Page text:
What do you do when you absolutely must get your vaccine to the destination on time and keep it very, very cold? Advances in Internet of Things technologies make it possible to monitor temperatures of vaccine shipments in transit.
On December 11, 2020 the US Food and Drug Administration gave its stamp of approval for emergency use authorization of the Pfizer BioNTech COVID-19 vaccine in the USA. But the Pfizer vaccine represents a logistical challenge. Shippers must keep it at an exceptionally cold minus 70 degrees Celsius (minus 94 Fahrenheit). This vaccine is the first of what is expected to be many which have very specific cold storage requirements.
According to the Air Transport Association (IATA), 25% of vaccines lose effectiveness due to incorrect shipping. But advances miniaturizing Internet of Things solutions mean IoT can now play a key role in monitoring vaccine temperatures in transit to hospitals, pharmacies, and healthcare clinics.
Fedex's SenseAware is an example of how far this technology has come. Forrester first highlighted this in 2013 when FedEx developed SenseAware to monitor shipments. Recently announced updates to the seven-year-old technology miniaturize it and add a raft of new capabilities. SenseAware ID sensors now use Bluetooth Low-Energy (BLE) technology. When attached to shipments, the sensor transmits its location and temperature data every two seconds. BLE beacons throughout the FedEx US network pick up the transmissions and relay the data to display on monitoring dashboards. We expect these product updates will lower the cost per package for monitoring, making it more cost-effective to deploy at scale.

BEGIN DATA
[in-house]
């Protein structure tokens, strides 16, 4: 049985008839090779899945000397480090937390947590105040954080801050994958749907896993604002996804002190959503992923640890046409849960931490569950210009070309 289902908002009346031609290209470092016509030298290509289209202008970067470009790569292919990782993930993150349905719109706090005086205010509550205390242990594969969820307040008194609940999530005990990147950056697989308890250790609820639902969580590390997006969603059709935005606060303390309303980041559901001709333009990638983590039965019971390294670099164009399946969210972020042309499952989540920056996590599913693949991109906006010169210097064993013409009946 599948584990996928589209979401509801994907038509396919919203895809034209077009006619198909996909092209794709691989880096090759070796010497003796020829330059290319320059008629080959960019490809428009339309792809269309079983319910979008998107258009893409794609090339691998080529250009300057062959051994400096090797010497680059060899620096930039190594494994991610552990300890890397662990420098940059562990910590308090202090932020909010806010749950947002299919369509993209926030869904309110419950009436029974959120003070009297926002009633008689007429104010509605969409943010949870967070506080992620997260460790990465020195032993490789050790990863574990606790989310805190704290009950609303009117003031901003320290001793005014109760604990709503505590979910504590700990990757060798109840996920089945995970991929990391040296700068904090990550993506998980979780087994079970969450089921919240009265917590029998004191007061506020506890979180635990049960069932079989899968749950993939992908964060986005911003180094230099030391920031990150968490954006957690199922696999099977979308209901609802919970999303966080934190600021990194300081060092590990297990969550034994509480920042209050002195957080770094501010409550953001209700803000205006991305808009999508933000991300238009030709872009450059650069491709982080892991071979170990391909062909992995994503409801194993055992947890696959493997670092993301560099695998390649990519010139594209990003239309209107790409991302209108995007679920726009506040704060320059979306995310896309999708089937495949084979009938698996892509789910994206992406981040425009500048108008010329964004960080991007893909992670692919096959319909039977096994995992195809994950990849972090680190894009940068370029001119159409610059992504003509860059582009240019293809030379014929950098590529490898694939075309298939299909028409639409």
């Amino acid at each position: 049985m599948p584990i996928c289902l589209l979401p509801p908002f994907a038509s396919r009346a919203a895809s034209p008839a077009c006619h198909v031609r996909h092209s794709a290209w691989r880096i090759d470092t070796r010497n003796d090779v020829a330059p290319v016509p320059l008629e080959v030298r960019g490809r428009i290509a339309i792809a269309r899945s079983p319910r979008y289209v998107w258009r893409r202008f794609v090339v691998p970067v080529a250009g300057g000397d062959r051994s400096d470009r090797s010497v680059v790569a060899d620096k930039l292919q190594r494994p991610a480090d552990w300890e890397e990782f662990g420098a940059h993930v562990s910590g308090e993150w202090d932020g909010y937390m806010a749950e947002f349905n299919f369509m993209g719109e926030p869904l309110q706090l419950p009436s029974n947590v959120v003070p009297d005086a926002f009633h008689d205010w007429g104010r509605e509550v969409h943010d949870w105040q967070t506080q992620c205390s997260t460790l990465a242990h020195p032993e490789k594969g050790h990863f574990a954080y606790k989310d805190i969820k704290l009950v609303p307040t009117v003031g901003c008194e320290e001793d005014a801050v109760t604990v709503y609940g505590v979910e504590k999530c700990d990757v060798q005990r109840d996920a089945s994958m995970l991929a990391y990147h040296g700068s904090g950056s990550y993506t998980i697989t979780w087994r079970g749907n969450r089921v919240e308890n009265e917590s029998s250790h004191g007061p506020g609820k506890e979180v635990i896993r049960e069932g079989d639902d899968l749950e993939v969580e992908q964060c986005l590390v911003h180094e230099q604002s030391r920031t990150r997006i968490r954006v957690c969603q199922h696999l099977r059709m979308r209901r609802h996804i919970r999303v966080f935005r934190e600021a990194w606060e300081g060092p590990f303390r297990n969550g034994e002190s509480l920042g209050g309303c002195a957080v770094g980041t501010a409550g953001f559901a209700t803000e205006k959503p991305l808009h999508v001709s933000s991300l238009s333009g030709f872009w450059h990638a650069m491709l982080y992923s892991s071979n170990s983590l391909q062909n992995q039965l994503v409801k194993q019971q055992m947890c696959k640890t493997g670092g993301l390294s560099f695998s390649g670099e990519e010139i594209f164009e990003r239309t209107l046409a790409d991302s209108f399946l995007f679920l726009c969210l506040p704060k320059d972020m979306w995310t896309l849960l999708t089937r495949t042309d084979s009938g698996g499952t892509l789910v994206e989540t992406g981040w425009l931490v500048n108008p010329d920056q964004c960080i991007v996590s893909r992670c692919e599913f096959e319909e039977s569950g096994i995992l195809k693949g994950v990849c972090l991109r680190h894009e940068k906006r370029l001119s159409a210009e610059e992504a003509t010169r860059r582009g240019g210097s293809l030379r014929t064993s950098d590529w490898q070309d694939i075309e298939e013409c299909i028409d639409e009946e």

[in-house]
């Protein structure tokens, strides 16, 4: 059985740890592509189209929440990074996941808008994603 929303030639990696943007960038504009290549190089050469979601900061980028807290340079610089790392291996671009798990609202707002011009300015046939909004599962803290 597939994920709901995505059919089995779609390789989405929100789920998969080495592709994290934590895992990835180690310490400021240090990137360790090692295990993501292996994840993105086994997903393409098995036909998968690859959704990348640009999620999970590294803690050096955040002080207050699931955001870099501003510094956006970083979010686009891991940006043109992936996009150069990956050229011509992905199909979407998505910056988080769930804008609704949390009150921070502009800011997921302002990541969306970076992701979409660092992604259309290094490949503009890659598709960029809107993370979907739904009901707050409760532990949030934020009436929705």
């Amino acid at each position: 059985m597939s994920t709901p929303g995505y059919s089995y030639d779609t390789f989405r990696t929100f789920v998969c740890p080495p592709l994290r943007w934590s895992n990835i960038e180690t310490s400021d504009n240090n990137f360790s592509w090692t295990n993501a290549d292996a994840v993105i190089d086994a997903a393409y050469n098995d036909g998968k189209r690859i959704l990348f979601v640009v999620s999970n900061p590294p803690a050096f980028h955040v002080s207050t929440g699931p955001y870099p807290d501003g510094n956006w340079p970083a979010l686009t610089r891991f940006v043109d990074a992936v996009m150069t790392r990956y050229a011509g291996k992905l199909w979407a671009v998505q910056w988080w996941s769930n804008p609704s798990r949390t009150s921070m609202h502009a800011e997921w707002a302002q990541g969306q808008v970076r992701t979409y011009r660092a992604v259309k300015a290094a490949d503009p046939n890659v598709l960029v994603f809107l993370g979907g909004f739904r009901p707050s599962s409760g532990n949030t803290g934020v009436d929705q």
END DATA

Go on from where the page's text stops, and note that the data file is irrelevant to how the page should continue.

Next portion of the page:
Fedex claims the benefits of using BLE in this updated logistics solution include: reduced energy demands which make the sensor device more reliable and environmentally friendly. Customers can proactively monitor environmental data and receive real time updates on the location of products throughout the transport process, and FedEx can proactively adjust transportation routes if weather or traffic delays threaten to impact delivery times.
Using IoT technologies like this can greatly improve public confidence that vaccines are safe and effective.
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This post was written by VP, Principal Analyst Nigel Fenwick and Principal Analyst Michele Pelino, and it originally appeared here.